About the U.S. Department of Agriculture
What We Do
We provide leadership on food, agriculture, natural resources, rural development, nutrition, and related issues based on public policy, the best available science, and effective management.
We have a vision to provide economic opportunity through innovation, helping rural America to thrive; to promote agriculture production that better nourishes Americans while also helping feed others throughout the world; and to preserve our Nation's natural resources through conservation, restored forests, improved watersheds, and healthy private working lands.
Our strategic plan serves as a roadmap for the Department to help ensure we achieve our mission and implement our vision.
- USDA's Strategic Plan for FY 2014-2018 (PDF, 2MB)
Who We Are
The U.S. Department of Agriculture (USDA) is made up of 29 agencies and offices with nearly 100,000 employees who serve the American people at more than 4,500 locations across the country and abroad.
Secretary of Agriculture Tom Vilsack Tom Vilsack serves as the Nation's 30th Secretary of the Agriculture. As USDA's leader, Vilsack is working hard to strengthen the American agricultural economy, build vibrant rural communities and secure a stronger future for the American middle class.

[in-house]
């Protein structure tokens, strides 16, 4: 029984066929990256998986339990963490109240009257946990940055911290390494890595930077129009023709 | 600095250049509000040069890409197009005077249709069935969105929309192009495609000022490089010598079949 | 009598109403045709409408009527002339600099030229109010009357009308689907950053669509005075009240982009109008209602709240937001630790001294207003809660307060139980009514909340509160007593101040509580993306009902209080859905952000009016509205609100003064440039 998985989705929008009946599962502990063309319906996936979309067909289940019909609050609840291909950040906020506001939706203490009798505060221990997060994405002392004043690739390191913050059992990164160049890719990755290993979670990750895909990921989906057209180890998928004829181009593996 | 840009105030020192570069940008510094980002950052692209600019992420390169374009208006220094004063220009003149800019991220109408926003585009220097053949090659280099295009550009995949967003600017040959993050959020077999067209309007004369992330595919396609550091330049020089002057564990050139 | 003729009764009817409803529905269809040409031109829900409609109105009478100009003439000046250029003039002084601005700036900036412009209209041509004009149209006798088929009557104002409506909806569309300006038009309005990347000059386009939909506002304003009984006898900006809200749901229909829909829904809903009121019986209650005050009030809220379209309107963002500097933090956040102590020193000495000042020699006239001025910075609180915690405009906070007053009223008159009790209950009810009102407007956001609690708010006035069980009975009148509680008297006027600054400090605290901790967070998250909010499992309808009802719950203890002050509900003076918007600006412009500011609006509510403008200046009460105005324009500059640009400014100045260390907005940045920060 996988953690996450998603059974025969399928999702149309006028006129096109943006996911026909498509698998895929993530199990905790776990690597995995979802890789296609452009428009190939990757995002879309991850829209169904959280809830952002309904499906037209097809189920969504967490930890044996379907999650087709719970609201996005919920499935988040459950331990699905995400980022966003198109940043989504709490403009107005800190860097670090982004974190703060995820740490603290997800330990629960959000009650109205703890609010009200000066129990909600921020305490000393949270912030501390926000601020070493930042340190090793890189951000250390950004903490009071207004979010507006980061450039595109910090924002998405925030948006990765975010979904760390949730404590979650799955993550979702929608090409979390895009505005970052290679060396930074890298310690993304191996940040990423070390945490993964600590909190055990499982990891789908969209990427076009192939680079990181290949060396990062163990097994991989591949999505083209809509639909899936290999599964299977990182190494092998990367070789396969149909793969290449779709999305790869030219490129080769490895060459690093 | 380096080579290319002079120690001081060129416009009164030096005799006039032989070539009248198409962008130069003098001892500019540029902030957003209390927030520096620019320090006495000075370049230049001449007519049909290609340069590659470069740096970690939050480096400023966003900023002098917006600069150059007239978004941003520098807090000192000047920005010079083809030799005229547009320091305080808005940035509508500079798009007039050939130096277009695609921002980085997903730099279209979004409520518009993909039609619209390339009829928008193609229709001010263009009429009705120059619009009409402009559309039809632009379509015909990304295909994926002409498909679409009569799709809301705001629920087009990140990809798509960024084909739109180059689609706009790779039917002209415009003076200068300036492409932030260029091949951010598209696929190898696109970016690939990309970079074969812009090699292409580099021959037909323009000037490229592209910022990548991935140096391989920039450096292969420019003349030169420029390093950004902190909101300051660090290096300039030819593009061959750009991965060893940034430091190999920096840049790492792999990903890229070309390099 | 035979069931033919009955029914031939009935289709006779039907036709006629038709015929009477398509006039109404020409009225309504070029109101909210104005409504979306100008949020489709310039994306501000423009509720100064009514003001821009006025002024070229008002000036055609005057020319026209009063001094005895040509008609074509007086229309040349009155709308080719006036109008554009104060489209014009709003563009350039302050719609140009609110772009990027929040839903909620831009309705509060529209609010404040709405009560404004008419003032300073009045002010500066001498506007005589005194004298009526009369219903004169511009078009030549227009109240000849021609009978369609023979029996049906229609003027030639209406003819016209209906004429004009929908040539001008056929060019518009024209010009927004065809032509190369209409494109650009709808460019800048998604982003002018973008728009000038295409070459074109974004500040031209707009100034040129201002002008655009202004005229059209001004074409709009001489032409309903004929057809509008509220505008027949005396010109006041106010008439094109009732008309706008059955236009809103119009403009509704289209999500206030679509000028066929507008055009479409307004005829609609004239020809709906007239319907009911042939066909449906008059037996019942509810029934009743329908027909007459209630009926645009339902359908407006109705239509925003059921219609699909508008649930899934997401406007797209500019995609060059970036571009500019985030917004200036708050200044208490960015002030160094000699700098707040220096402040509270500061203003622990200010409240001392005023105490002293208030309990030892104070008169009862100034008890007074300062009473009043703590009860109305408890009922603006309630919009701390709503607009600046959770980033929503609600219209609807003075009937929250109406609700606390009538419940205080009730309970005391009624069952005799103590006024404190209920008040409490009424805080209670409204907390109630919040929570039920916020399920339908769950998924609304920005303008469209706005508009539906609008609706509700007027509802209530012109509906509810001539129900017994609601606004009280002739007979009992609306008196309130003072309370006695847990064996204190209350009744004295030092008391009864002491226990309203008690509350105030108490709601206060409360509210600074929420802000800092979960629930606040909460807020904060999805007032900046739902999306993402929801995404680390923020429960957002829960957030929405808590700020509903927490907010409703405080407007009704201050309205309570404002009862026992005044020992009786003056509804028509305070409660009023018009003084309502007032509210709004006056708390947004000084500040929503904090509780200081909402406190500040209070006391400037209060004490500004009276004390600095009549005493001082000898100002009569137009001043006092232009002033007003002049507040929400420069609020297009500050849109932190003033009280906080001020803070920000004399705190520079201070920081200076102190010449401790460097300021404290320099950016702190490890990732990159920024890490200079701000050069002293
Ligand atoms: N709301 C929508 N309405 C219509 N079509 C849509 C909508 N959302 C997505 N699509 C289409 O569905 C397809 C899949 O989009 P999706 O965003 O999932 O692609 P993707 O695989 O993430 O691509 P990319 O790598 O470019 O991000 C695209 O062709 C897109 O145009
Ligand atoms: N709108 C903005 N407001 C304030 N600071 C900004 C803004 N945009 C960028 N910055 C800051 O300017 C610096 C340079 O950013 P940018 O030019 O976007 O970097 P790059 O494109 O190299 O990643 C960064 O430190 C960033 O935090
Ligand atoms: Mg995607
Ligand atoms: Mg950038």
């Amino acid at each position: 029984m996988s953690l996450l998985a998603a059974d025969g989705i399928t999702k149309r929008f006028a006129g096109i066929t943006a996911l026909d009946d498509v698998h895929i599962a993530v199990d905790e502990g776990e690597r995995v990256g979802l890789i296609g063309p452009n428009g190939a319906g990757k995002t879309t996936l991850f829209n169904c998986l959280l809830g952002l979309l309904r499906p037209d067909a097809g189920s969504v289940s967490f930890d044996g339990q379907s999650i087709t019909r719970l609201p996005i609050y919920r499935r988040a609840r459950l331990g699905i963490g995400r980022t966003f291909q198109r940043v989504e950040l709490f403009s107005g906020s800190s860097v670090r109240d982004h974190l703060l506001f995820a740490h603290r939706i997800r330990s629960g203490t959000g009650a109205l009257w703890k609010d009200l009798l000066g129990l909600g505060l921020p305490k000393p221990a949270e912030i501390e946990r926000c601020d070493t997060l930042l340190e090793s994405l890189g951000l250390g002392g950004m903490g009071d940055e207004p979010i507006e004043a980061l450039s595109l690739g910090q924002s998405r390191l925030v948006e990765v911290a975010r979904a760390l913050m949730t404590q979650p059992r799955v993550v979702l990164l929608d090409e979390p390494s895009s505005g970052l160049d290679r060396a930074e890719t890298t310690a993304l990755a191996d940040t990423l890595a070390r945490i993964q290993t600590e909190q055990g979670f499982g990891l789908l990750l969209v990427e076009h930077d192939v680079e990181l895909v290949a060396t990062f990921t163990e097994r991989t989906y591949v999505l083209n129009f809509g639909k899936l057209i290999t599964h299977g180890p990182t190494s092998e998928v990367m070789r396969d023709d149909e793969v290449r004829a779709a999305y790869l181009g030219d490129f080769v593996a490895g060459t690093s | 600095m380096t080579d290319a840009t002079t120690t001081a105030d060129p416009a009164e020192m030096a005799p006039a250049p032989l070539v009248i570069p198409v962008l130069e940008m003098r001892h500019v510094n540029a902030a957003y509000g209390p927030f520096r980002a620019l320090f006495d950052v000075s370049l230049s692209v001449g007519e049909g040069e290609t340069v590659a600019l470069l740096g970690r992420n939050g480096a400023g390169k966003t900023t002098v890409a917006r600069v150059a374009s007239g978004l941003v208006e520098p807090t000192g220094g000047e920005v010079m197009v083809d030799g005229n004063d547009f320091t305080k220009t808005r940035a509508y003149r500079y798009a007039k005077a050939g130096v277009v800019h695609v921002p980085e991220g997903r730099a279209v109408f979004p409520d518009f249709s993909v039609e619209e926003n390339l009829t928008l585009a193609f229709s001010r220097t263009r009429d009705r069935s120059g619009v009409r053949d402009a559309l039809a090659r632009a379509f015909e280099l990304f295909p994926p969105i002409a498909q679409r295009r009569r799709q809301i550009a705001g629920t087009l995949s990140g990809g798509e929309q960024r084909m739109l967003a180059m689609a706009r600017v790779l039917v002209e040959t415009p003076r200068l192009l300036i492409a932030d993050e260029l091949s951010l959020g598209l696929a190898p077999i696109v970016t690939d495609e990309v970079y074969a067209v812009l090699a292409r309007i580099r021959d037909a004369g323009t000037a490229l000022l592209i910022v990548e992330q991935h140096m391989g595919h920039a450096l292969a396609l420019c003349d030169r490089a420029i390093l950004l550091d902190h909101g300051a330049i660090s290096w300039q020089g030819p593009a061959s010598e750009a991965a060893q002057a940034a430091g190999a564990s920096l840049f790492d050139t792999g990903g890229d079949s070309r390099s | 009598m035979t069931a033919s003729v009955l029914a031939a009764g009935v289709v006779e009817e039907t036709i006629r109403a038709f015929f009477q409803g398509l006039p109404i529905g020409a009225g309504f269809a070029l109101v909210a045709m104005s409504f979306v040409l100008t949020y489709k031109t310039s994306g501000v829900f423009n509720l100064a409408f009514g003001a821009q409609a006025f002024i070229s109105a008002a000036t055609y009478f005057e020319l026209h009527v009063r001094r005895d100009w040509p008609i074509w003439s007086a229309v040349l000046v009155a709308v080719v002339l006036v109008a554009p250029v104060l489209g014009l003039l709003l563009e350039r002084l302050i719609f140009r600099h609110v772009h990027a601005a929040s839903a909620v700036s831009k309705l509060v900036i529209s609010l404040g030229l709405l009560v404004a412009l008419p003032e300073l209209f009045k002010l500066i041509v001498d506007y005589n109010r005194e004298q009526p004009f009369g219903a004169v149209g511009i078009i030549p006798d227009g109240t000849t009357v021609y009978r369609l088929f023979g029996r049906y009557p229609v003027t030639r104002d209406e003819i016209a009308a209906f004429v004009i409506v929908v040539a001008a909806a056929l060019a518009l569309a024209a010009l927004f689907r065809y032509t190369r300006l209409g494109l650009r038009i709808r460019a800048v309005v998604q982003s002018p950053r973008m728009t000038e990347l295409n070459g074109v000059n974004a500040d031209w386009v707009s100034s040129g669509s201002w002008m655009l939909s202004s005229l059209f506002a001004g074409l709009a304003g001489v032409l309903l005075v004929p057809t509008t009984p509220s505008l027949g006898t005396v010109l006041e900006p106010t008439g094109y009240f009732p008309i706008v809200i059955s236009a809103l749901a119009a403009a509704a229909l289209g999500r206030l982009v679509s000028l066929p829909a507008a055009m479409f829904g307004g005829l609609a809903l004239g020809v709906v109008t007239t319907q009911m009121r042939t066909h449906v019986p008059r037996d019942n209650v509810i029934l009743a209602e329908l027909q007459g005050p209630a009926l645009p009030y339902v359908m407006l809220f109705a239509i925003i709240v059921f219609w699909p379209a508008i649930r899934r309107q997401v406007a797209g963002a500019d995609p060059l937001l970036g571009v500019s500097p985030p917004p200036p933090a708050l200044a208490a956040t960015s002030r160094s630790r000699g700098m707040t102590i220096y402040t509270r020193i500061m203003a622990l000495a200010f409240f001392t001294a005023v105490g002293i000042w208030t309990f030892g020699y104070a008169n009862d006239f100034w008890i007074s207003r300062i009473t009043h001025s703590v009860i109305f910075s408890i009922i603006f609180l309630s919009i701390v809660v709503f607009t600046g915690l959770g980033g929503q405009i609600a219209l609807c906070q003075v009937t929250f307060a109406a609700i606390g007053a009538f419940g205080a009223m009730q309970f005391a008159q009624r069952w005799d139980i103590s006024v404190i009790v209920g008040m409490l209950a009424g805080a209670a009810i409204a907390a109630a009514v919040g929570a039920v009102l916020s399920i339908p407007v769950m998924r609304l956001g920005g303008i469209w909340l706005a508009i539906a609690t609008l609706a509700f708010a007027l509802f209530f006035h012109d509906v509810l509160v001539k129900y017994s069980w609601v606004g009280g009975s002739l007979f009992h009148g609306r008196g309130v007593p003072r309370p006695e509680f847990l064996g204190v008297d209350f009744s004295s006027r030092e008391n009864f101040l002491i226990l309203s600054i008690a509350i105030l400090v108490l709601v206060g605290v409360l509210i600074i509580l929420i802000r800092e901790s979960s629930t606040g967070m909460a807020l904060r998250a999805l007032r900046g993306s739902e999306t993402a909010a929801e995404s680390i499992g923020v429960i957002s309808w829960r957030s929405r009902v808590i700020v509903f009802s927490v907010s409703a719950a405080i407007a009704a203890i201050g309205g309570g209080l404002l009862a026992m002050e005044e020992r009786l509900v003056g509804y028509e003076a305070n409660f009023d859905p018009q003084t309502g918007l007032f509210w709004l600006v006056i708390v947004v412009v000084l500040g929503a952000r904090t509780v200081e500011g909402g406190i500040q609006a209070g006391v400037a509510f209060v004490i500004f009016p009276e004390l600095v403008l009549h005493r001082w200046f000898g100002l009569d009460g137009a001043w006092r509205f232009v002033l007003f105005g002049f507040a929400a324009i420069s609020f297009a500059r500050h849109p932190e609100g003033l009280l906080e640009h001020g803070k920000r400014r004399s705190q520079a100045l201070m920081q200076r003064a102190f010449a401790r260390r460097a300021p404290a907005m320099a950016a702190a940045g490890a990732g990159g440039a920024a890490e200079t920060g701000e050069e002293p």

Acting Deputy Secretary of Agriculture Michael Scuse Working alongside Secretary Tom Vilsack, Michael Scuse oversees the day-to-day operation of USDA's many programs and spearheads the $149 billion USDA budget process.
How We Work
Our weekly reviews highlight the importance of our mission and the work we do which touches the lives of Americans, every day. The core values described in our strategic plan provide our workforce with direction and goals along with milestones that we use to measure our progress, and help to guide decisions about our budget, programs and services.
On May 15, 1862, President Abraham Lincoln signed legislation to establish the United States Department of Agriculture and two and a half years later in his final message to Congress, Lincoln called USDA "The People's Department." Through our work on food, agriculture, economic development, science, natural resource conservation and other issues, USDA has impacted the lives of generations of Americans.